In the world pedagogical perspective, in the first half of the twentieth century, medical education reflected the observations contained in the Flexner Report. Through different movements and processes, these ideas reached the Latin American countries and induced policies, programs and projects that articulated the relationships between teaching and health services. Flexner’s contributions were significant for medical education, but the centralization of disease and hospital reflected in a reductionist view of this process, reserving little space for the social, psychological and economic realms of health, as well as for the inclusion of the broad spectrum of health, which transcends medicine and its doctors. Throughout the world, the lack of commitment to the reality and needs of the population has been evident, and since 1980, a reform of the health sector has started in several countries through the mobilization of academic resources, international institutions, governments, among others. In order to respond to these new demands, considering the different socioeconomic and political situations of each country, health and educational institutions began to reorganize their structures and rethink their practices, since teaching-service integration is not built in isolation but in coordination with political, social and economic processes World Health Organization, Pan American Health Organization, and others (Bandiera et al., 2018; Frenk et al., 2010; Pagliosa and Da Rosa, 2008).


It is observed that, although the Flexnerian model has not been completely overcome, the relevance of these movements of change that articulated to a set of national and international actions and projects during the last decades of the twentieth century and made significant efforts towards new paradigms of health and education is indisputable. Particularly for Brazilian medical education, this century was characterized by two major movements: the significant expansion in the number of medical schools, in no particular order; and the emergence of several experiences aimed at integrating teaching-service, mainly at the level of primary care, which served as the basis for the current policies of reorientation of medical education focused on solving the main health problems of the population and with the capacity to act in diverse levels of service coverage (Frenk et al., 2010; Batista, 2015).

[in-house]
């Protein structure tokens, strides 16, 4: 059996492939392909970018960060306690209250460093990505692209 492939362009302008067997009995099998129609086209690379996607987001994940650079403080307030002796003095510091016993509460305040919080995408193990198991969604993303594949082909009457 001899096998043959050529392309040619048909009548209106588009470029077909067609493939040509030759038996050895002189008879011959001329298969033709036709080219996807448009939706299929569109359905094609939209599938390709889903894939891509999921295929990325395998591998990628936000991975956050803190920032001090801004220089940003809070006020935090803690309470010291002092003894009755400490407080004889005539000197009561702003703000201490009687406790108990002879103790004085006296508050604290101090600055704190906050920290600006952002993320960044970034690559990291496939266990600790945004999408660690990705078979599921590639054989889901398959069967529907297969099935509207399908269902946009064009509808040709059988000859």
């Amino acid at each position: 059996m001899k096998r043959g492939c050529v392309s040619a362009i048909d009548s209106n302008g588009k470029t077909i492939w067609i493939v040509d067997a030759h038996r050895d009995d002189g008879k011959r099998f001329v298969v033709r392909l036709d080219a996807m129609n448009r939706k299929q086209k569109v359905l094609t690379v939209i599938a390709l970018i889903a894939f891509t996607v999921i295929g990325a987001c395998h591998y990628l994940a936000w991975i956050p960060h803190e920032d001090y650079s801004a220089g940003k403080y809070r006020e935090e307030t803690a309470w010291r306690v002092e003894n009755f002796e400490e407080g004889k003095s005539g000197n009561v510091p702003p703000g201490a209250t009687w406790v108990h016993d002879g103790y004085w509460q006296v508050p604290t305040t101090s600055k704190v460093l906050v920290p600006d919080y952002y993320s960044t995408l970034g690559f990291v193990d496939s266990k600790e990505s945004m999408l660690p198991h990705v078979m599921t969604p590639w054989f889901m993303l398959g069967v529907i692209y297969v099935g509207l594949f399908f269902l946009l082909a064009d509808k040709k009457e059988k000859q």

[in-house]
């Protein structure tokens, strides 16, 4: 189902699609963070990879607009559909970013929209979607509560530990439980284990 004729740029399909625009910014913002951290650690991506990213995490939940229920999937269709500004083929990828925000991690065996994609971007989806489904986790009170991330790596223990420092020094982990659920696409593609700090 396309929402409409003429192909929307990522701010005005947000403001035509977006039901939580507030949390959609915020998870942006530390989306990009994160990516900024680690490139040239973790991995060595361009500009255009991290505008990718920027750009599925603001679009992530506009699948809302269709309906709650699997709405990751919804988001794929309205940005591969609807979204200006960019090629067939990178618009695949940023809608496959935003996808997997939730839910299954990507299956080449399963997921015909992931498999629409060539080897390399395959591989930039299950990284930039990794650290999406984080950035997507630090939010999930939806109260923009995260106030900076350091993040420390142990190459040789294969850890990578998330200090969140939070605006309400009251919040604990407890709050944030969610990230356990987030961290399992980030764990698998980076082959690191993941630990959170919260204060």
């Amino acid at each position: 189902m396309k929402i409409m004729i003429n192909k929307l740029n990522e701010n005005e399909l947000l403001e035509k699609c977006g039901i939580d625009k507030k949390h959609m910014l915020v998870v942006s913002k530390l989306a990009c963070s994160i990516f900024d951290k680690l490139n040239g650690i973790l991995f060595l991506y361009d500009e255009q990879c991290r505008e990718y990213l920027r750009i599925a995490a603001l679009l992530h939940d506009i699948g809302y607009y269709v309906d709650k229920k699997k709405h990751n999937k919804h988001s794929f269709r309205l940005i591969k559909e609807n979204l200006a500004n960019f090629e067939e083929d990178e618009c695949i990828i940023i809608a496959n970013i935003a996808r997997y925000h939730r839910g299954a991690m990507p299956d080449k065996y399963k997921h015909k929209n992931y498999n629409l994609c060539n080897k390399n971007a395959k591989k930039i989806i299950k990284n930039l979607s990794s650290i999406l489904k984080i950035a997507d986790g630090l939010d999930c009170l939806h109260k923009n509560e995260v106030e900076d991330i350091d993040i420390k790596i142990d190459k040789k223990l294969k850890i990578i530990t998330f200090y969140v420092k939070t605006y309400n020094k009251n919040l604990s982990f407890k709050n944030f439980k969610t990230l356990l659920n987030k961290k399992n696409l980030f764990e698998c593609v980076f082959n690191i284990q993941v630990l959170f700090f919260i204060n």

These reorientation policies included the creation, suppression or transformation of disciplines; curricular reorganization, with changes in the syllabus, content and timetable of the subjects; emphasis on teaching Preventive and Social Medicine; didactic-pedagogical preparation of teachers; definition of educational objectives; improvement of teaching and assessment techniques; integration of the primary and professional cycles, with anticipation of the student's clinical experience; use of outpatient clinics in the teaching and establishment of internship. However, these strategies did not change hospital-centered education and fragmented practice in many specialties, pointing to the fact that progress would only be achieved with comprehensive, more integrated and focused initiatives (Brauer and Ferguson, 2015; Bandiera et al., 2013; Endler and Fonseca, 2006; Nunes, 19994).


The International Conference on Primary Health Care, held in Alma Ata (USSR, 1978), was a significant milestone in global medical education, as several countries reformulated their health policies and reoriented medical education by emphasizing the importance of primary care, preventive medicine and outside service-school activities. The World Medical Education Conferences, promoted by the WFME (World Federation for Medical Education), WHO (World Health Organization) and UNICEF (United Nations Children's Fund) were also essential milestones, since, from that, the need to redirect medical education to social reality and health promotion by proposing a new integration pact between training institutions, health services and society (Batista, 2015; Marcião, 2015; González and Almeida 2010; Martins, 2008; Chaves and Kisil, 1999; Rosa et al., 1995), were reaffirmed. Particularly in Brazil, despite advances in public health policies, most higher education institutions still have perpetuated conservative and fragmented training models, focused on specialized technologies and highly dependent on hard technology for diagnostic and therapeutic support (González and Almeida, 2010; Almeida, 1999).